The General Motors six cylinder lifts the affordable family car class to a new plane of performance and economy. Quite simply, it offers a combination of attributes never previously available in the bread-and-butter big car segment.
And it offers them at an affordable price. The VN-series Commodore won the award in a split vote against two outstanding imported models - Honda's Civic and the BMW 5-Series - both of which were highly commended by the judges. Ford's Falcon rounded out the final four.
The judging task for Car Of The Year 1988 was the most difficult in the award's 25-year history, for not one of the finalists presented itself without minor shortfalls when measured against the COTY criteria- value for money, performance of intended function, engineering excellence, utilisation of resources, safety and advancement in design.
But at the end of a long, complex evaluation, the Commodore emerged a narrow but deserving winner.
It admirably meets the value criteria, performs its intended role extremely well and does so with frugal use of resources. In a world context it breaks no new ground against the design, engineering and safety criteria - not in the same way as the 1987 winner, Honda's outstanding four-wheel steer Prelude. But the Commodore succeeds, despite its conservative engineering, in raising the stakes for the local car-making industry.
At last we have a big car capable of swallowing our vast distances with effortless aplomb. It is big, swift and solid, setting the agenda for the rest of the industry. Fittingly it is an Australian-made car that carries off Wheels' silver anniversary award in the year of our nation's Bicentenary. But it was a close-run thing.
Five of the nine judges agreed the Commodore best met the combined criteria laid down for the award - at a price that represents good value in today's market. In fact, it was the Commodore's price-for-feature package that proved decisive in its battle-royal with two imports – a battle that saw Honda's Civic win three votes and the BMW 5-Series score one.
Holden's VN flagship, with its potent V6 engine, has truly established a new standard for the traditional Australian big car. The decision to fit the 3.8 litre port-injected engine and a heavy-duty, four-speed transmission to all Commodore models - from the humble fleet cars to the sumptuously appointed Calais -gives it a marked advantage over the Falcon.
Commodore offers superior performance, indeed the sort of acceleration normally found only in a specially tuned V8, with the seemingly impossible twin-attribute of outstanding fuel economy.
Against Falcon, Wheels' 5000 km test results underscore the size of Holden's driveline superiority - a 2.3 second margin from rest to 100 km/h, plus average fuel economy that sees the Holden driver using 2.2 litres less fuel for every 100 km travelled.
A decisive advantage then to the Commodore. But with the new-found verve comes a trade-off, one that lost the big Holden three judges votes. The problem is the Commodore's chassis. It is competent to the mandated speed limits in good conditions. Pleasant, responsive and rewarding to drive at these speeds, the Commodore's handling deteriorates when pushed beyond them. The law says this shouldn't happen. Reality suggests that the majority of drivers will use the Commodore's engine potential – consciously or unconsciously- to arrive at real-world situations where the chassis must forgive the sins of the right foot.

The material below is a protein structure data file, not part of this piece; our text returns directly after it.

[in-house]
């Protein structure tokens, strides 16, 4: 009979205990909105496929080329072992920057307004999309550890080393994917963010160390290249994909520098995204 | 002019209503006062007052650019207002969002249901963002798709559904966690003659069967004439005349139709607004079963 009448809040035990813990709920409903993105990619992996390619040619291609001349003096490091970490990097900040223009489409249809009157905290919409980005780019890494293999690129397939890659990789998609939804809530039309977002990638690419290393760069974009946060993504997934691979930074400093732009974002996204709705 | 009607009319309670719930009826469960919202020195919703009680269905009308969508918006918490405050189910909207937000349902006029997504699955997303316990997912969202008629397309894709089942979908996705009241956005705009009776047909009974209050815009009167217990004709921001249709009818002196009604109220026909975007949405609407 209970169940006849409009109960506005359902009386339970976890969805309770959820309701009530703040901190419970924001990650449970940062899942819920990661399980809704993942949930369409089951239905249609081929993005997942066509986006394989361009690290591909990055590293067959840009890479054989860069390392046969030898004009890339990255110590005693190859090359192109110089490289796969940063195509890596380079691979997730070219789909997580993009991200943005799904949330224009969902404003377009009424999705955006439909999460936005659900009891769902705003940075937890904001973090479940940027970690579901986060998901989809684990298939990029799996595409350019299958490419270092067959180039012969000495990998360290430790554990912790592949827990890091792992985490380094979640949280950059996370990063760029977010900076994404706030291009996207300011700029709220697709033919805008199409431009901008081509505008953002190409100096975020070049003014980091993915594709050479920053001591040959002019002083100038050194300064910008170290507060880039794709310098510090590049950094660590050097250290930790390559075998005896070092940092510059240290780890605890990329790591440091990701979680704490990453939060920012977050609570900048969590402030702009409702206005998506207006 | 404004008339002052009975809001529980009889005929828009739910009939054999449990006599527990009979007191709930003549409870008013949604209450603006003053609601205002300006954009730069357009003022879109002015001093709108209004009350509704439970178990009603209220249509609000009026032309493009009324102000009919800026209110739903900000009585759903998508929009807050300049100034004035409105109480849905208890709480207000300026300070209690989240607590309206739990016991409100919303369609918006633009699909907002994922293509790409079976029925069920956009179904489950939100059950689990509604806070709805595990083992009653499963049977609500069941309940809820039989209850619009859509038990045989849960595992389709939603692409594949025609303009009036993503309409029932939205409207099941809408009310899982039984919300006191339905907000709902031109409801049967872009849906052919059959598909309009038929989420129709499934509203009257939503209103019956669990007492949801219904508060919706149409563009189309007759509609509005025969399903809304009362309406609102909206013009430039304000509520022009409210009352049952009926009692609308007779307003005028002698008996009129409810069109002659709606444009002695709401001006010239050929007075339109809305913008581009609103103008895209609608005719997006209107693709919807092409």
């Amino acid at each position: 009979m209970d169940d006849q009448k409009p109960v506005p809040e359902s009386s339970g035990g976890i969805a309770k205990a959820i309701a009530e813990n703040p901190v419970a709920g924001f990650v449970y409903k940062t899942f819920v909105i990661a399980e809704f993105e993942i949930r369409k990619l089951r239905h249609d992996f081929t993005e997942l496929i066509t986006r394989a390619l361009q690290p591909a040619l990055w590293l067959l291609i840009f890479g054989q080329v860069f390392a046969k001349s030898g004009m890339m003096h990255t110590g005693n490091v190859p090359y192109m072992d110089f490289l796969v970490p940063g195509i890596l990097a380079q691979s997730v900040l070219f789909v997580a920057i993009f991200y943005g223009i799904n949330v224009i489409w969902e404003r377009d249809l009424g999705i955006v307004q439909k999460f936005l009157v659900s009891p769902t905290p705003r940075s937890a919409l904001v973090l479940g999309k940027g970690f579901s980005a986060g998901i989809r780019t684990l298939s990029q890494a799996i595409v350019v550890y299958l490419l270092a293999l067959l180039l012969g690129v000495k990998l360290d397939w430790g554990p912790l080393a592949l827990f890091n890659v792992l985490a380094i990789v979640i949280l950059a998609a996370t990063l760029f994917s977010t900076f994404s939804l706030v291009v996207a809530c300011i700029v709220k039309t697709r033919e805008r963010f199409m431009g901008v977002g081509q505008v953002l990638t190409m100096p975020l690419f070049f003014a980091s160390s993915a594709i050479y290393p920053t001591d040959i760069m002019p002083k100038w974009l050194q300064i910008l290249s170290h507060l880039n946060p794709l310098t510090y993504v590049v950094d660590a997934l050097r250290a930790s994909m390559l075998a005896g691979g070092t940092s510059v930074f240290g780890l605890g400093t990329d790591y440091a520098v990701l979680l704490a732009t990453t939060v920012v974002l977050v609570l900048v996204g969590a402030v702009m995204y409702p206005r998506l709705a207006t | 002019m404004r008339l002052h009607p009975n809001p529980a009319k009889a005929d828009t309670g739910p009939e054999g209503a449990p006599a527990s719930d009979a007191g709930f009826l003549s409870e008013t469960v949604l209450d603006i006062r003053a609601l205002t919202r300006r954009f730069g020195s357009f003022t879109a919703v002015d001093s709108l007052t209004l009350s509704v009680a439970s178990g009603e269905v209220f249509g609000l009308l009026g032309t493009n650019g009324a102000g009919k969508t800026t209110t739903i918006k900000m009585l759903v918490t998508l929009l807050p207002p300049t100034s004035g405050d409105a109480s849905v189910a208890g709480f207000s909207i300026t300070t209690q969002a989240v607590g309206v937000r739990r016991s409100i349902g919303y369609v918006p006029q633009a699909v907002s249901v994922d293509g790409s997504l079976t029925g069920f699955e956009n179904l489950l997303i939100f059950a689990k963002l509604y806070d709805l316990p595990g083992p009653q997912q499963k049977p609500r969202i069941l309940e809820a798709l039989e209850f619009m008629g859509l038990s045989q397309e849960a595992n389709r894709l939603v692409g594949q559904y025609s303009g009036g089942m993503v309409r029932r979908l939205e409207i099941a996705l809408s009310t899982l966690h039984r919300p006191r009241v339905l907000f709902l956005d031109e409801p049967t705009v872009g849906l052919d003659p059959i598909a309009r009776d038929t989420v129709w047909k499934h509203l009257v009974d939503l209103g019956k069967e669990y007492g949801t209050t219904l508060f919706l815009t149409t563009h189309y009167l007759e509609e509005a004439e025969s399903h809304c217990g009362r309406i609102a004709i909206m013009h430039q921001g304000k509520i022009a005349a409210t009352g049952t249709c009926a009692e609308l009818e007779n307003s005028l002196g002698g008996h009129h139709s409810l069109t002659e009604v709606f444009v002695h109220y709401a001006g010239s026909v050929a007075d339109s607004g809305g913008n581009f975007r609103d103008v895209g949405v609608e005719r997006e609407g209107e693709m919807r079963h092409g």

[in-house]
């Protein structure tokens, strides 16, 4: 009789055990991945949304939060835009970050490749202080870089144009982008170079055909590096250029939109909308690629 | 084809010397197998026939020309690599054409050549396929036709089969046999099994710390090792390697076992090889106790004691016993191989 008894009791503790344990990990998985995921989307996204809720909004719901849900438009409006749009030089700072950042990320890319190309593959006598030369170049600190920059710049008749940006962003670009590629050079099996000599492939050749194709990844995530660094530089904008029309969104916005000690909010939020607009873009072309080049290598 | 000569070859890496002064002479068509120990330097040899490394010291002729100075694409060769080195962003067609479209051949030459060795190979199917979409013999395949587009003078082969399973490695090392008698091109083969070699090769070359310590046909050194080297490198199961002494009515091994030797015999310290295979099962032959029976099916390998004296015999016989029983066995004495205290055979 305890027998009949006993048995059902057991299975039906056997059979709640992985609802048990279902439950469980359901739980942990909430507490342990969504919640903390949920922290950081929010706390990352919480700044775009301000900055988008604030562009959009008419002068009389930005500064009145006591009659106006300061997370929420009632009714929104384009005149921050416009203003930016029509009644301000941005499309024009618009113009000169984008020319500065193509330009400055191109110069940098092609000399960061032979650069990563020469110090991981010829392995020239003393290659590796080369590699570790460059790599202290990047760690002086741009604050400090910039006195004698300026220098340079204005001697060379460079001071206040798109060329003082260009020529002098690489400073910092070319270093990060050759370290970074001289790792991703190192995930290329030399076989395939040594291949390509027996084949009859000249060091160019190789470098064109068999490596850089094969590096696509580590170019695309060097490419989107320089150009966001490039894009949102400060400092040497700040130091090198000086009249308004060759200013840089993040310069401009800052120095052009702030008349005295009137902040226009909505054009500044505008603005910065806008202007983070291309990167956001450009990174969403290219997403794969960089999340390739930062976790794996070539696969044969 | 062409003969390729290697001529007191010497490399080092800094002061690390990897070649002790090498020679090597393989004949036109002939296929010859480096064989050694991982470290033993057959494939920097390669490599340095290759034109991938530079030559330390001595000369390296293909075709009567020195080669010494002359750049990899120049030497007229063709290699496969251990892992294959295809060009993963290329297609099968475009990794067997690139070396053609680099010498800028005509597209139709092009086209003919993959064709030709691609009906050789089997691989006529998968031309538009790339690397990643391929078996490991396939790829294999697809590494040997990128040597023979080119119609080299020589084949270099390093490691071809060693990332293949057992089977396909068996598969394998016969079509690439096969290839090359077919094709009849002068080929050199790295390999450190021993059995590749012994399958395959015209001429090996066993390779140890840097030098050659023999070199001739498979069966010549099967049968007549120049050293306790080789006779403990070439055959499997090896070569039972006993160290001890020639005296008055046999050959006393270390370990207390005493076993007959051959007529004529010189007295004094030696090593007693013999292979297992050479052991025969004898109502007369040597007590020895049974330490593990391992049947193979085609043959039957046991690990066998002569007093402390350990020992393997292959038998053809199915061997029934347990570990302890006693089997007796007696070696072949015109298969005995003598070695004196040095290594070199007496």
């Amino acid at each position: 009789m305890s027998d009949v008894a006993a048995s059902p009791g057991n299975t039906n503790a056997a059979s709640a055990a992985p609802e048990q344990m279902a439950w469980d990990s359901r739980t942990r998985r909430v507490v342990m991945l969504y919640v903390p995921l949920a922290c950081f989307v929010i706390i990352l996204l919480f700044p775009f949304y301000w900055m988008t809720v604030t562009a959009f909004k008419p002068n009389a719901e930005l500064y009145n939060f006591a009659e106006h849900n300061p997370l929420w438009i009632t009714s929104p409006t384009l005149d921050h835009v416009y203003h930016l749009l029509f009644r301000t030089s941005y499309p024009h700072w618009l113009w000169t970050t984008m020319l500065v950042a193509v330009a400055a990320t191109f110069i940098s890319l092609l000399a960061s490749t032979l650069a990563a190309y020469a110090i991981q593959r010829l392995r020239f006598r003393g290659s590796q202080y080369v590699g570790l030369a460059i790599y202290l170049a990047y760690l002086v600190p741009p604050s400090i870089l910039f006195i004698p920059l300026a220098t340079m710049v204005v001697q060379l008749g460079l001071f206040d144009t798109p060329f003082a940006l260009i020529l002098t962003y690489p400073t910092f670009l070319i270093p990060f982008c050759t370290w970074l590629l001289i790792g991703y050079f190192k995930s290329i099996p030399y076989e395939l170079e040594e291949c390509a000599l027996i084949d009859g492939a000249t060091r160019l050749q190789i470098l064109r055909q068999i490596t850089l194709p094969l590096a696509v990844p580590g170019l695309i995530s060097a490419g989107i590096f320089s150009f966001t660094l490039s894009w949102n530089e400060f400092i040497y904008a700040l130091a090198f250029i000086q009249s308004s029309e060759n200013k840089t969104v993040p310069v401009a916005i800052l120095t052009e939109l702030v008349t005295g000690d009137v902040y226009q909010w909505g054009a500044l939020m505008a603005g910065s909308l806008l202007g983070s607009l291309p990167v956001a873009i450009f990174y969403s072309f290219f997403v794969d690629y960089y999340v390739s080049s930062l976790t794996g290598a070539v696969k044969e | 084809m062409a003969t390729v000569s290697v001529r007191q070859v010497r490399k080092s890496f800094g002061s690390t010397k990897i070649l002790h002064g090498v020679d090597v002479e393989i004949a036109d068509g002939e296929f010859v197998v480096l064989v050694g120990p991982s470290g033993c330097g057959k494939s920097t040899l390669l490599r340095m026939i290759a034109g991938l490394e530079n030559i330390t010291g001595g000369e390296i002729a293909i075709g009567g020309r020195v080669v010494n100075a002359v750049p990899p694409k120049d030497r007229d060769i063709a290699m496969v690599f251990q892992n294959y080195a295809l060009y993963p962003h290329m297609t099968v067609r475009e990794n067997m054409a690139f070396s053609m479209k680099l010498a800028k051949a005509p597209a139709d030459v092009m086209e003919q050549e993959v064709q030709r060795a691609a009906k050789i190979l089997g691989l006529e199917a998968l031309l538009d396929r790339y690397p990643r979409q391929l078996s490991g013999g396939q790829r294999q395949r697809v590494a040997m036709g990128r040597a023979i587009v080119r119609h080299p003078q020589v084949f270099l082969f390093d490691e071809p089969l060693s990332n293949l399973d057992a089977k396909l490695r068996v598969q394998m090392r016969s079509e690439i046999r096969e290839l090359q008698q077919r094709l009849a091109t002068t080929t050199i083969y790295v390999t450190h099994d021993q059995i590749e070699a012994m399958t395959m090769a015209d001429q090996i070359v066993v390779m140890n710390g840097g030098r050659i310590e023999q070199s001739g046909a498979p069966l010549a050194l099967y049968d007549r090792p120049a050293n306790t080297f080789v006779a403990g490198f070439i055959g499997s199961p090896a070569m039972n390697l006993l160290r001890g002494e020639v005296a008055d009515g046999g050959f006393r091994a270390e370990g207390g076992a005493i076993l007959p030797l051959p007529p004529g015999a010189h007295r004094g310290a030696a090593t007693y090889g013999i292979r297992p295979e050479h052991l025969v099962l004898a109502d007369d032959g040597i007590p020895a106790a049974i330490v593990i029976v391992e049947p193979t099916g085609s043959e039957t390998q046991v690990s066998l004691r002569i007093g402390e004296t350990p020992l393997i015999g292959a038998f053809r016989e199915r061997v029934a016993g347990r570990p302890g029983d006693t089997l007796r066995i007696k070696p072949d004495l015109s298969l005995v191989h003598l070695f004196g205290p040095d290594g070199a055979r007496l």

In some of those situations the Commodore's forgiveness is not to be taken for granted. Wheels' single criticism of its 1988 COTY winner is its lack of an independent rear suspension to adequately cope with the engine's prodigious output. A Commodore with IRS would be a much-improved Commodore.
As it stands, the car has a new-found size parity, better driver comfort, agility and feedback than its principal rival from Ford. Until the long-awaited four-speed transmission arrives, the EA26 Falcon, despite its good looks and its space, will continue to under-achieve its potential.
The other two finalists represent the sort of world class refinement that neither the Commodore nor the Falcon can match. But they do so at premium prices. The BMW is what every rear-drive, four-door saloon should be- sure-footed, quiet, beautifully built and ergonomically close to perfection. Its only shortfall is value for money when measured against the COTY criteria.
Honda's Civic, quite possibly the world's best small car, suffered a similar price-induced disability, although its $20,190 price tag was considered tolerable enough by three tried men and true.
All of which begs a question for the local producers. The closeness of this victory, in a year many saw as a lay-down misere for either Falcon or Commodore, serves as a sign of things to come. The days when Ford and Holden held a mortgage on the pocketbooks of Australian car buyers are running out. The high walls of protection that have sheltered them from an increasingly competitive, fast-moving world car industry are being dismantled.
Within three years the imports will enjoy unprecedented price competitiveness and freedom of access. How then will Commodore and Falcon, with their two-valve engines and live rear axles, fare against the world's best? That is the real message to emerge from Car Of The Year in 1988.
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